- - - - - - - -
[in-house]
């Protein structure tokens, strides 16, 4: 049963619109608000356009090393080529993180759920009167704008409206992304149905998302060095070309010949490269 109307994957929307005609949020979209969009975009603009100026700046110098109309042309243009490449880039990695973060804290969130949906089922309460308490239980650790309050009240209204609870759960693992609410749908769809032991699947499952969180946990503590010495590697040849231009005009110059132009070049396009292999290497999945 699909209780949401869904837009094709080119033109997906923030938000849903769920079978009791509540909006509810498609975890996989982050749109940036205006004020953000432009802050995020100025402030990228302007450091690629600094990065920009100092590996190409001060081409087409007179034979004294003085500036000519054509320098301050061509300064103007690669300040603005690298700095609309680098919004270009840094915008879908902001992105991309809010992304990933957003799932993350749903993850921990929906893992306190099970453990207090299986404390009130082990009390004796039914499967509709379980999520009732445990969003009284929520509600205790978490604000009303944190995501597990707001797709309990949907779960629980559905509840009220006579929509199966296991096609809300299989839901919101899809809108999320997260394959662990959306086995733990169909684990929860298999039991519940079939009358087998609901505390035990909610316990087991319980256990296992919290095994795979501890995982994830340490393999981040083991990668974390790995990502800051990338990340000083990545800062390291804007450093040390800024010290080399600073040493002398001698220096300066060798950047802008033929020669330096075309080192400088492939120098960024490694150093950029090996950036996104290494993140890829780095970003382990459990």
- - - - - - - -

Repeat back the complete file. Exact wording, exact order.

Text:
[in-house]
């Protein structure tokens, strides 16, 4: 049963619109608000356009090393080529993180759920009167704008409206992304149905998302060095070309010949490269 109307994957929307005609949020979209969009975009603009100026700046110098109309042309243009490449880039990695973060804290969130949906089922309460308490239980650790309050009240209204609870759960693992609410749908769809032991699947499952969180946990503590010495590697040849231009005009110059132009070049396009292999290497999945 699909209780949401869904837009094709080119033109997906923030938000849903769920079978009791509540909006509810498609975890996989982050749109940036205006004020953000432009802050995020100025402030990228302007450091690629600094990065920009100092590996190409001060081409087409007179034979004294003085500036000519054509320098301050061509300064103007690669300040603005690298700095609309680098919004270009840094915008879908902001992105991309809010992304990933957003799932993350749903993850921990929906893992306190099970453990207090299986404390009130082990009390004796039914499967509709379980999520009732445990969003009284929520509600205790978490604000009303944190995501597990707001797709309990949907779960629980559905509840009220006579929509199966296991096609809300299989839901919101899809809108999320997260394959662990959306086995733990169909684990929860298999039991519940079939009358087998609901505390035990909610316990087991319980256990296992919290095994795979501890995982994830340490393999981040083991990668974390790995990502800051990338990340000083990545800062390291804007450093040390800024010290080399600073040493002398001698220096300066060798950047802008033929020669330096075309080192400088492939120098960024490694150093950029090996950036996104290494993140890829780095970003382990459990």